For over thirty years, I've been a painter of realism. I have slaved over detail, gnashed my teeth trying to make everything "look real", and hated to see anything "messy" on my canvas.
Of late, however, I have begun to study the work of painters such as George Innes, Erik Koepple, Bruce Crane, and especially Dennis Sheehan, whose work is hung in the White House. Their work exudes a quality of mood that I find very compelling. So much so, that I have watched, over and over again, Sheehan's teaching videos, and have completed my first three studies in tonalism.
Tonalism is based on the techniques of the old masters; however, to my mind, it combines that look with a less "sentimental" and more modern result that draws the viewer in without making him wrinkle his nose in disdain at the corniness of it all. This landscape by George Innes, though gorgeous in its color work, is a good example. In my opinion, way too fussy.
So I am striving to learn the technique while at the same time, keeping it simple, stupid. I will work color into the mix as I continue to improve my new skills.
As you can see in this second attempt at tonalism, I'm starting to get the feel of working ala prima, wet into wet, finishing the piece in a two hour session. To facilitate things like tree trunks and high contrast, it is sometimes necessary to wipe off the underpainted layer in order to get a pure darker tone.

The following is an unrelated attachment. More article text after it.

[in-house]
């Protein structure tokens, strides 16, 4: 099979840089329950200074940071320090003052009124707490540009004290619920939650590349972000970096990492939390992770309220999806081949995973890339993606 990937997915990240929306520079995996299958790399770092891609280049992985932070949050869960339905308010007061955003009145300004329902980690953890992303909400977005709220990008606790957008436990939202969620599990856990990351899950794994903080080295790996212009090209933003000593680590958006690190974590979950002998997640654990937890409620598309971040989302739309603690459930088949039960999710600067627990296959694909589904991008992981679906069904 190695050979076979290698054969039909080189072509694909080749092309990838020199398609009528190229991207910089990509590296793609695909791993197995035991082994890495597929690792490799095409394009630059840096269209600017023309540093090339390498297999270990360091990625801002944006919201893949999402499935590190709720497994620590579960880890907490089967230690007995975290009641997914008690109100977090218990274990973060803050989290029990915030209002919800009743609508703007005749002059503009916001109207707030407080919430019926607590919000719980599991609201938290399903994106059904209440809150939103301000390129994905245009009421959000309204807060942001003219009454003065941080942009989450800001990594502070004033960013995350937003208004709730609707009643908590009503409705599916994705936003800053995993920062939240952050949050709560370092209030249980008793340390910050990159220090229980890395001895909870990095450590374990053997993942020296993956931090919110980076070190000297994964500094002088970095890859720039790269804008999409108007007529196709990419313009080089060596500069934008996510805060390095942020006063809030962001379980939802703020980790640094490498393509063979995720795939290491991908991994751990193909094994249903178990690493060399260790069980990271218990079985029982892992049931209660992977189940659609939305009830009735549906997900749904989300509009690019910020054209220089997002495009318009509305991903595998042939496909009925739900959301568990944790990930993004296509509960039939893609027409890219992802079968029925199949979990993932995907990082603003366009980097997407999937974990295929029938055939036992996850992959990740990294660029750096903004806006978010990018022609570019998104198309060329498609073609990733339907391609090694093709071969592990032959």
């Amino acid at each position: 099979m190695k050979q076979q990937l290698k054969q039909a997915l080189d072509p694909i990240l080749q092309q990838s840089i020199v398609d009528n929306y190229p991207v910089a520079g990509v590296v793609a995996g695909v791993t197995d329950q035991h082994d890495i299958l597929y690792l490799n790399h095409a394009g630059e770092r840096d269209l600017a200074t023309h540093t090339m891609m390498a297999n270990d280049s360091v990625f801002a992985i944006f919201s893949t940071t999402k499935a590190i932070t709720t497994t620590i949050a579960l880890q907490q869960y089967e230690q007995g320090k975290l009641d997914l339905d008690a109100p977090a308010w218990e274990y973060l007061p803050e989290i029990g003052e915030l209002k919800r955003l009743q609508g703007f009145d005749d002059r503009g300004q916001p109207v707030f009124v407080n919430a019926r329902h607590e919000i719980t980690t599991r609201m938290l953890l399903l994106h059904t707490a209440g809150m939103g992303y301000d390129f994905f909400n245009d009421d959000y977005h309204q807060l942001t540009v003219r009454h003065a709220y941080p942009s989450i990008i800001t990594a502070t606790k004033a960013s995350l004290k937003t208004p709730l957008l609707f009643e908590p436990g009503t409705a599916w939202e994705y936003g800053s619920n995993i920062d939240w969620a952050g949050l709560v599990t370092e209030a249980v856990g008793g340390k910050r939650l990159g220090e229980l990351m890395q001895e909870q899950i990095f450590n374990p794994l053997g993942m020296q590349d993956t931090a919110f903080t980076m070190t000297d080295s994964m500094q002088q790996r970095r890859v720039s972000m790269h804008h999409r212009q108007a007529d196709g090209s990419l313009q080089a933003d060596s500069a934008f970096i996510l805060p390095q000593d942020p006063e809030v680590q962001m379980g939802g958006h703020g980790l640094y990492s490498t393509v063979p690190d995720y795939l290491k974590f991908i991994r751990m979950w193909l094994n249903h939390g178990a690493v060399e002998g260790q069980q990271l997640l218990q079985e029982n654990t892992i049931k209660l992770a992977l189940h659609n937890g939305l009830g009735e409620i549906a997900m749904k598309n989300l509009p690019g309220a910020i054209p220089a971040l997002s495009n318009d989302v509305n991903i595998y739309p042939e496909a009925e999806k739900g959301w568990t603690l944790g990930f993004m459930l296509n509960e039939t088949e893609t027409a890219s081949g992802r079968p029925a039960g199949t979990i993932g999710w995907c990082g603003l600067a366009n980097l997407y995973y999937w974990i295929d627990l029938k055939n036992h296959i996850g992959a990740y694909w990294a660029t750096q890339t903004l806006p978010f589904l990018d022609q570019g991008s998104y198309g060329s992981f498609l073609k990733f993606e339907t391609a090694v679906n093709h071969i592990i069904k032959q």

There is another way to paint tonalism: one can paint the entire piece in darks and let it dry for a week or more. After that, color glazes can be applied to achieve depth and mood. I've not gotten there yet; the most I've done is to cover a canvas board with small squares of dark shades so that later I can practice glazing over them with different colors.
This study will be used for that purpose when it is finished. Still have a little bridge to insert over the water.